YouTube video
Watch the full conversation on the Rural Assembly YouTube channel.

In 2019, folk musician Brother Hill and his bandmates found themselves in a seven-hour jam session with Belarusian musicians they’d met the night before in Athens, Ohio. 

The evening was spent feasting, drinking, singing, shouting, and learning of each other’s traditions for the first time, says Hill, real name Brett. 

That jam session grew into visits to Ukraine and Belarus and birthed a new musical alliance known as Slavalachia (pronounced SLAV-a-LATCH-a). 

In 2022, this musical connection would catapult Hill and his collaborator, Benya Stewart, to the front lines of war, armed with supplies for Ukrainian troops — and, as always, songs. 

When war broke out after Russia invaded Ukraine in February 2022, Hill and Stewart organized benefit shows across Ohio. The effort, called From Ohio With Love, has raised more than $80,000. 

“Once the invasion hit, it was obvious that we had a platform with which we could support brave defenders of Ukrainian sovereignty, which we believe in,” he said.

In this episode of Everywhere Radio, Hill talks with Whitney Kimball Coe about Slavalachia, the solidarity of folk music, and playing songs for soldiers in Ukraine.

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Check out the episode excerpts below for highlights of the conversation, and continue on to the full transcript if you’d like to read it all.

Episode Highlights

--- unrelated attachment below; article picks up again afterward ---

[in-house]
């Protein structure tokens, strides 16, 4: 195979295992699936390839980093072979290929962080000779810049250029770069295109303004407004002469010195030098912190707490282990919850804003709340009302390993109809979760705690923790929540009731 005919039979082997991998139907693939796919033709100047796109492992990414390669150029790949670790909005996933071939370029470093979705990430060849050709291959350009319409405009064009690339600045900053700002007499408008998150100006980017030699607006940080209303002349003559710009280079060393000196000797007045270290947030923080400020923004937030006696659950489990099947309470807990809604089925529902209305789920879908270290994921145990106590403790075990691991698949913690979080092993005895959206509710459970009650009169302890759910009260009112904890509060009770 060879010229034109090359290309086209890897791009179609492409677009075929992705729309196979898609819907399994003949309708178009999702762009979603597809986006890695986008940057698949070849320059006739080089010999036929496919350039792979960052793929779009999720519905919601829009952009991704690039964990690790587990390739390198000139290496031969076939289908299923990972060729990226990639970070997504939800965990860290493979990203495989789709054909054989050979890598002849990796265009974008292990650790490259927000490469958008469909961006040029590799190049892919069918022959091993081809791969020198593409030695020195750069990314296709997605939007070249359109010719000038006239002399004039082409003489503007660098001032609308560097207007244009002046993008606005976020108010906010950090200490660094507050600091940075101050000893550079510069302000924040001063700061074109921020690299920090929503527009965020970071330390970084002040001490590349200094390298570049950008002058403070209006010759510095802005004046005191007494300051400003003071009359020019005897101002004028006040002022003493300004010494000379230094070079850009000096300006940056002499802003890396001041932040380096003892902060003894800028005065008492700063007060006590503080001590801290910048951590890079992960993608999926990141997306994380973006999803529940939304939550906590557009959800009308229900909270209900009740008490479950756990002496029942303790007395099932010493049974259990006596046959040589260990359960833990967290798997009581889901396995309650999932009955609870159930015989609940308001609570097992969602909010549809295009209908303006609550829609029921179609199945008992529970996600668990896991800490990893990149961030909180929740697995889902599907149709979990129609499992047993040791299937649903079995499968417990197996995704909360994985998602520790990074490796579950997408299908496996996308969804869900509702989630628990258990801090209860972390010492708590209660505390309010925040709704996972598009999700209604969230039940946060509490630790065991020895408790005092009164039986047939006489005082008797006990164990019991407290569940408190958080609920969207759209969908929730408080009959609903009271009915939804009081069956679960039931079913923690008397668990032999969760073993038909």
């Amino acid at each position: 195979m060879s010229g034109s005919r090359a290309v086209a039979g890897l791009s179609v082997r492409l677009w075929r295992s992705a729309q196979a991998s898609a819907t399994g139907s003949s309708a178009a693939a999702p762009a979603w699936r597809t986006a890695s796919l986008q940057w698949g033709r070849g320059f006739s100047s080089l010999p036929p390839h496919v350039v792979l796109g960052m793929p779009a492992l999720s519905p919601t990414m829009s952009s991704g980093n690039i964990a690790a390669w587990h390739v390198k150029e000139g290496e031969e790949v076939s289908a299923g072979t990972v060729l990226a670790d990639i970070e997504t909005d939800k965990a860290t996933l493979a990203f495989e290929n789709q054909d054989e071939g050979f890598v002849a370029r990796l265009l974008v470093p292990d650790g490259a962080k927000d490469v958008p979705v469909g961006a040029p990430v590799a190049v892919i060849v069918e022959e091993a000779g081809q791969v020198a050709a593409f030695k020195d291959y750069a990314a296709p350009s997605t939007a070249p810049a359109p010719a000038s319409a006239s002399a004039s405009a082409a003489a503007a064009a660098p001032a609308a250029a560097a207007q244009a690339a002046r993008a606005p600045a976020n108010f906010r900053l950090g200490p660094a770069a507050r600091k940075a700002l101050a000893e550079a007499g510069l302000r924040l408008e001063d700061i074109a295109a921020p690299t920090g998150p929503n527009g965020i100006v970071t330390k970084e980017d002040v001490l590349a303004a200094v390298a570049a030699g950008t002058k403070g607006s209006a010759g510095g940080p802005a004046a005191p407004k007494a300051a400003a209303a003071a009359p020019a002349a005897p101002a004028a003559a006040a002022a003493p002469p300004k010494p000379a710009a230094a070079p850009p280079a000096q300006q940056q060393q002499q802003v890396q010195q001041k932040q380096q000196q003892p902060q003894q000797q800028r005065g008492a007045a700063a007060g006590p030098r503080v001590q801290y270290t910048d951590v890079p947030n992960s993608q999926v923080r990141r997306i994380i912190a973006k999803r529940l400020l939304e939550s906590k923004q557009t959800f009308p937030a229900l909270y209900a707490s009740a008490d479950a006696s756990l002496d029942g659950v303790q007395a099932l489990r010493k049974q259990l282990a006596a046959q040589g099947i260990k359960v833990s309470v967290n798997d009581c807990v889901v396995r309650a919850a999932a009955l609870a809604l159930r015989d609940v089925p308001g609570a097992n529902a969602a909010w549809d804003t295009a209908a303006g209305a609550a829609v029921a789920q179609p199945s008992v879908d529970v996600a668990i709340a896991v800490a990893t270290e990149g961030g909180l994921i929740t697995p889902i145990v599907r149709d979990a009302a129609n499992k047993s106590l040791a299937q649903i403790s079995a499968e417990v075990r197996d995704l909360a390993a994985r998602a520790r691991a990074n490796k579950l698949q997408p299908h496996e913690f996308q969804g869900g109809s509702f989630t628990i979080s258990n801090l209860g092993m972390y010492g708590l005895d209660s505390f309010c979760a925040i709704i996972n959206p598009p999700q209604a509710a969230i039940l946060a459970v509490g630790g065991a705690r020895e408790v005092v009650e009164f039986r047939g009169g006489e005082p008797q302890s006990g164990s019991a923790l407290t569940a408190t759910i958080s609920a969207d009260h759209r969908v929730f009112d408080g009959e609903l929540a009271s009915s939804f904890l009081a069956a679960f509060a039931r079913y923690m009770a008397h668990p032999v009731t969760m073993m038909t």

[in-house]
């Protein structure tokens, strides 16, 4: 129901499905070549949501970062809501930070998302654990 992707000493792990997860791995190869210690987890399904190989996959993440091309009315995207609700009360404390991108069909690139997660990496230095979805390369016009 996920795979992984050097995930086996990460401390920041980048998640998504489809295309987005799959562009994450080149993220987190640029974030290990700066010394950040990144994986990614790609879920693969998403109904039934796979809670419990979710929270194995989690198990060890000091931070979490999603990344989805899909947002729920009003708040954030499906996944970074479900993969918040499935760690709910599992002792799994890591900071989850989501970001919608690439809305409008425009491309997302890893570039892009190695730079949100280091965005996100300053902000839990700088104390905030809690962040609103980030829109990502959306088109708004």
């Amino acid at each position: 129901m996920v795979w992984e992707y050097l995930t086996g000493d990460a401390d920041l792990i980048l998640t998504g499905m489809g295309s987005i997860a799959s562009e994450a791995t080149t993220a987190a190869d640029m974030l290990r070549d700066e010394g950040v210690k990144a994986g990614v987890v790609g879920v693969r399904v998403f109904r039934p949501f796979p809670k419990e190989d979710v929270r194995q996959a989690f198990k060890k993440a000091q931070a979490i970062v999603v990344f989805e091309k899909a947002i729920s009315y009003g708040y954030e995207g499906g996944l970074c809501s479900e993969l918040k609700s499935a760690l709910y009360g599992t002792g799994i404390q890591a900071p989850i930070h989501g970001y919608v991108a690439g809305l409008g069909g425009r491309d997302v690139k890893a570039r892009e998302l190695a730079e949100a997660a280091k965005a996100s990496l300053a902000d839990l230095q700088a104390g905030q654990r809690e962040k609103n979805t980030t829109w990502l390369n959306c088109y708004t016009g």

This conversation has been edited for length and clarity.

Whitney Kimball Coe: Draw the lines of connection for me between your music and the front lines of the war in Ukraine. How do those things come together? 

Brother Hill: The most direct connection from the music to the front lines is the fact that I do have a band mate in Slavalachia who is out fighting on the front lines right now, one of our Ukrainian counterparts. So that was pretty direct. We had begun playing music with Ukrainians back… we’d begun contact in 2019 and then went to Ukraine for the first time in January 2020, as well as Belarus on that trip. And that was kind of where the seeds were planted of this folk alliance, as we call it, that is Slavalachia. And so we had been doing this cultural bridge building for two and a half years before the invasion, and then once the invasion hit, it was obvious that we had a platform with which we could support brave defenders of Ukrainian sovereignty, which we believe in. 

Whitney Kimball Coe: What was it like to deliver these needed items to the front lines? 

Brother Hill: The experience was… I almost say intense, but I kind of hesitate to, because I mean, it was intense and especially looking back on it as intense to consider like, “Wow, that was a lot.” But I mean, I kind of learned during that experience that in a time of great stress where you’re actively hearing artillery fire and sometimes feeling a kind of tremor in the earth and seeing bombed-out, wrecked-out buildings that have been in a war zone for the better part of a year. Sounds very stressful. 

And it is to a certain degree. But I think when you get into an environment like that, there’s a certain… I’ll just speak for myself. My mind tends to not shut down, but focus really tightly on like, “Okay, what am I doing right now? What do I need to do? Where do I need to be? Do I need to be present? Yes, I do. So I’m going to be right here.” And I’m not really thinking about the rest of that. I’m not thinking about, “Gosh, I hope I get to see my family again.” Or I’m not thinking about anything like that. I’m thinking about where am I at right now and what do I have to do right here?